Shannon, if you think that Melbourne’s gay scene is one pub in Collingwood, you are missing out. But instead of yelling at you or insulting your intelligence I want to invite you out for a drink. If you are a fan of Whitney perhaps we could start at DT’s Pub. It’s one of the oldest operating gay pubs in Melbourne with queer entertainment every night of the week, the jewel in its crown being a fabulous Saturday night show called Big Bold and Bitter starring three of Melbourne’s most senior drag queens; Miss Candee, Rita LaCoqueter and Sue Ridge and it’s nothing but camp classics. While you are there I would recommend talking to Bruce who works behind the bar. He has worked there since the place opened and has more stories about Melbourne’s queer scene than you can point a sequinned stiletto at. He is such a staple of the Melbourne Gay Scene that he even has a few mentions in Holding The Man. He is an asset to the pub and has an incredible way of making every person who walks in feel welcome. (He can also be very generous with the complimentary cowboy shots).

If traditional drag isn’t your bag, head to Karen From Finance’s queer arts night Nancy at The 86. It’s a great opportunity to see one of the fastest rising names in drag host a beautifully diverse line up of queer performance artists, after which you can party to DJ Tanzer. This night welcomes a huge range of people – gay, bi, lesbian, trans; I was at the last one and was chatting to a woman who had even brought her husband and kids.

Our inclusive events are not all hosted by men in dresses. We have some pretty funny women in pants too. You must check out the audience at a Kirsty Webeck show; she is a Melbourne based lesbian comedian who seems to have more gigs around town than I have empty amyl bottles under my bed. And if you are into theatre I cannot recommend strongly enough going to one of Mama Alto’s shows at The Butterfly Club. Or the Sparrowmen at Improv Conspiracy. Or Dolly Diamond at Arts Centre Melbourne’s Piano Barre. All of these artists foster an incredibly diverse audience that you will feel more than comfortable in.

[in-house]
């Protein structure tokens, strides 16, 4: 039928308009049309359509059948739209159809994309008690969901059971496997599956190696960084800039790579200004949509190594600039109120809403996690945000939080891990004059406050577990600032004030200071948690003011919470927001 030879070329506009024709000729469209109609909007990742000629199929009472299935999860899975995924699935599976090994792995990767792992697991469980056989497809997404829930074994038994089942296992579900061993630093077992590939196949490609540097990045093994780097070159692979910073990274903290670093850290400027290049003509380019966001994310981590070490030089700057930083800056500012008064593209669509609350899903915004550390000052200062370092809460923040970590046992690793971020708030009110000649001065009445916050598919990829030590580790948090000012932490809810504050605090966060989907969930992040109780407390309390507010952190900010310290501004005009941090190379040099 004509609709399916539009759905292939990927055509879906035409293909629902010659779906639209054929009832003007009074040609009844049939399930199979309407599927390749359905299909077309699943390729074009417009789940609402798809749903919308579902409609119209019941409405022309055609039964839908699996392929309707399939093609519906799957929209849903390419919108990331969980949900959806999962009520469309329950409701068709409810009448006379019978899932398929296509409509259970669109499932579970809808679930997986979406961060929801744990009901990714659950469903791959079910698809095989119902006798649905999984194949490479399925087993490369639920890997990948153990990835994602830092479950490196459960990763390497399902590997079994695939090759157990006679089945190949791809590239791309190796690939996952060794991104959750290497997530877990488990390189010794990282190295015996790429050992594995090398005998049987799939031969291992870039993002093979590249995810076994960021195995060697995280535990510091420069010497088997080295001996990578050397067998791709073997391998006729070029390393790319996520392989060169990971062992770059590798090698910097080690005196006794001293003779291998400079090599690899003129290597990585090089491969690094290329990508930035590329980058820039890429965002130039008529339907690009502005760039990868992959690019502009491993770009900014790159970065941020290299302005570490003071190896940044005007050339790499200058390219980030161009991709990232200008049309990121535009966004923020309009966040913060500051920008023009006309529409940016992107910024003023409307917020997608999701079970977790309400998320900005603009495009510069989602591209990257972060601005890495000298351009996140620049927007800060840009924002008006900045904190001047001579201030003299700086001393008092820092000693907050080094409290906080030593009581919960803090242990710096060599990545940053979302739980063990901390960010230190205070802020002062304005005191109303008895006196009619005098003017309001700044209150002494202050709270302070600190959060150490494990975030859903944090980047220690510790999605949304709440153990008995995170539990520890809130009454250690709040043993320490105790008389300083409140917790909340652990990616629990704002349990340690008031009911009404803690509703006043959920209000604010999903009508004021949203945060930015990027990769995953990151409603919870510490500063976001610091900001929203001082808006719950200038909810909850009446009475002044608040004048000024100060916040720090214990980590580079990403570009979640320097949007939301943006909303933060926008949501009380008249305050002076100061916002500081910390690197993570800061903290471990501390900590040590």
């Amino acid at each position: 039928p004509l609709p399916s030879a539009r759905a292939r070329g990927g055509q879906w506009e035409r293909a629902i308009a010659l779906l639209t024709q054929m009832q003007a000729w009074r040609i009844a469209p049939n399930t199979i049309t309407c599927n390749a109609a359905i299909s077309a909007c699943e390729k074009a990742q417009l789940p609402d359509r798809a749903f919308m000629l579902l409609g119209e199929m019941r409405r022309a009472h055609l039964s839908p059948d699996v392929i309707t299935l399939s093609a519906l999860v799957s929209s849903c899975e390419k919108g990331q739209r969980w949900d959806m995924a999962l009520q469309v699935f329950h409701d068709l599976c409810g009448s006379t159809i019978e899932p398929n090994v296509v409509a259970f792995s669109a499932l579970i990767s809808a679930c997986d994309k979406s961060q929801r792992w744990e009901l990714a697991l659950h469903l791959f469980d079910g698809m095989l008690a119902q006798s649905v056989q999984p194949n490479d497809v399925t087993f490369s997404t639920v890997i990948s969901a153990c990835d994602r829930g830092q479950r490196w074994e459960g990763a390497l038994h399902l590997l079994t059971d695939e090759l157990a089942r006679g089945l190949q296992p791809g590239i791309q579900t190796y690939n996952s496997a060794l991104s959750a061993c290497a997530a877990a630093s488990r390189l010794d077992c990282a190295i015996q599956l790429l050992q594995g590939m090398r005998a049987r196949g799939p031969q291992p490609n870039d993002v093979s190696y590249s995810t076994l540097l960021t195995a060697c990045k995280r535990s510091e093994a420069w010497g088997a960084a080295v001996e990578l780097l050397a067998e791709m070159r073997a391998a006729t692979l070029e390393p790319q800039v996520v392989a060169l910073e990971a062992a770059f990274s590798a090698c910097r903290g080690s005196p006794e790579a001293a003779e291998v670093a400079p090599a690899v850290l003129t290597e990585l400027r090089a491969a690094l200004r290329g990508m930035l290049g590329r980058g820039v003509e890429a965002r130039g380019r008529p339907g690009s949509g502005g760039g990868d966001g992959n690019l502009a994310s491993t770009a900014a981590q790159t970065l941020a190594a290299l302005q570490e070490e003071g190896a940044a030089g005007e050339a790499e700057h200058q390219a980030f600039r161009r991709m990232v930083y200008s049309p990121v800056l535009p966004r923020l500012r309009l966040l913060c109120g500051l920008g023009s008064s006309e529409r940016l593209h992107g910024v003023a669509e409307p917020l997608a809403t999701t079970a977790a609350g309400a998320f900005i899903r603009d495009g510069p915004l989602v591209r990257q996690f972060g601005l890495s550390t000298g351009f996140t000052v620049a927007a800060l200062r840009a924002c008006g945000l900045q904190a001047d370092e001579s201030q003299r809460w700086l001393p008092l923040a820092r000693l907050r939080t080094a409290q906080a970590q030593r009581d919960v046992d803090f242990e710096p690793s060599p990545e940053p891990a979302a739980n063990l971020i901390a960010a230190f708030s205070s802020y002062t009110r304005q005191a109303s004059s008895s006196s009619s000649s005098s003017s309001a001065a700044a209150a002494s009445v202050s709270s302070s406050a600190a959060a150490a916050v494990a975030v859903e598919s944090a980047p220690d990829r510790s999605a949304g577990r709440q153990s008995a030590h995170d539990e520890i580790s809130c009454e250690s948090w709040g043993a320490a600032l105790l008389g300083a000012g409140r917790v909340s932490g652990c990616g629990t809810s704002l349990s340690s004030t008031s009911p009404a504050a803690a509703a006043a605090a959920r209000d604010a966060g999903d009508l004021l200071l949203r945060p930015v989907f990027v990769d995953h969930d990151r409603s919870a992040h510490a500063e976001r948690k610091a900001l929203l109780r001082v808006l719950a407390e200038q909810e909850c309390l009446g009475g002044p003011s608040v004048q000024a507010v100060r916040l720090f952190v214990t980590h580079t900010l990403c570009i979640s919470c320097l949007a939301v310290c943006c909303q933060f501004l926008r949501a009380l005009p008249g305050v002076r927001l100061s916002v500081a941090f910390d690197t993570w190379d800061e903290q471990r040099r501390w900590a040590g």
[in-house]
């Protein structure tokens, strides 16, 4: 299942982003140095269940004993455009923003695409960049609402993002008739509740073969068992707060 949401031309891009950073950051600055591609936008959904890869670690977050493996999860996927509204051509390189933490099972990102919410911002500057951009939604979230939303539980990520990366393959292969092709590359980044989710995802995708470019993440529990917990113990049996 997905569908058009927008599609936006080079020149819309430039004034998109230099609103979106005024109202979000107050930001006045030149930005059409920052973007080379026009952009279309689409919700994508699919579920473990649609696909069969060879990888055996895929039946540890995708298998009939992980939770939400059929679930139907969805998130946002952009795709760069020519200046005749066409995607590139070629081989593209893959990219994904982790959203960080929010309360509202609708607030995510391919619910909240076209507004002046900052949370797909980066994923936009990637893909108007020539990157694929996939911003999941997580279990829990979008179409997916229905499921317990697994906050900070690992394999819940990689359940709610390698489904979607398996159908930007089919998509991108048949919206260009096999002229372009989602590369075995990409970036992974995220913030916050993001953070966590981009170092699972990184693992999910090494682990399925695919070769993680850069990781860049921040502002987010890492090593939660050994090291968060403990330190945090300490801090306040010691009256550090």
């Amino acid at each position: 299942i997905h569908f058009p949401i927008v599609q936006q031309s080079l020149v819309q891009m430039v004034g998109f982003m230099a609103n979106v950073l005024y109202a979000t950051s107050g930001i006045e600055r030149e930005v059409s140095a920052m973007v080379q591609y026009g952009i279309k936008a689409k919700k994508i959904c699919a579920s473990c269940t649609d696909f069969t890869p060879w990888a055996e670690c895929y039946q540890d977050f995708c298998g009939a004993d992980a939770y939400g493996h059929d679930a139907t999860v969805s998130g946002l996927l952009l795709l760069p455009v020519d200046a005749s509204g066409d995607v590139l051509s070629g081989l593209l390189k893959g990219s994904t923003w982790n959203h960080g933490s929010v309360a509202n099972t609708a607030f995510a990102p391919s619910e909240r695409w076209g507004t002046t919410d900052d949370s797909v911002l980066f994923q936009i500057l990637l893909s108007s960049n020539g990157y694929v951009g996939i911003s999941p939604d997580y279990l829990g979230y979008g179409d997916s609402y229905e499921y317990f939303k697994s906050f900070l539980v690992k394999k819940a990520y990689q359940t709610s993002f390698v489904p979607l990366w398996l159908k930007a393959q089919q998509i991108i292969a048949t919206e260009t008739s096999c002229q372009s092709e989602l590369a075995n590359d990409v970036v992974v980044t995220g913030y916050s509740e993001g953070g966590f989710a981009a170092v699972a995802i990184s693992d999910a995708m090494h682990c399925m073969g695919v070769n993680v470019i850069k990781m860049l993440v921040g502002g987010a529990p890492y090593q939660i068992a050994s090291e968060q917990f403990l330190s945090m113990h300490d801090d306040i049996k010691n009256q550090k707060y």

We have some pretty special one off inclusive events too. Midsumma carnival in the gardens, Gay Times in the bush and just last week we turned our State Library into a queer club. From what I have heard, Sydney would be more likely to turn theirs into a Casino.

But Shannon, the thing is I could write a list like this about any city in Australia. We have new clubs, shows and festivals popping up everywhere. Each city has its highlights and lowlights, but they are all vibrant and eclectic. This petty Sydney Vs. Melbourne thing is for the main stream ‘our team Vs. their team’ football minded masses and frankly it’s beneath us.

In your article you asked people not to @ you. I think that might be part of the problem. If we aren’t all sharing information about the amazing diverse events that are popping up all over the country then who is going to support it? And how will we break out of our Dancing To Whitney at 3am on The Peel Dancefloor bubbles?

So I implore you – please @ me. Tell me everything. I want to know about all the shows and club nights and poetry readings in your area. If I can’t come I want to tell my friends who can come. I want the whole LGBTI community to thrive – and when I say the whole LGBTI community I mean nationwide.

We have enough people slagging us off, let’s not start doing it to each other.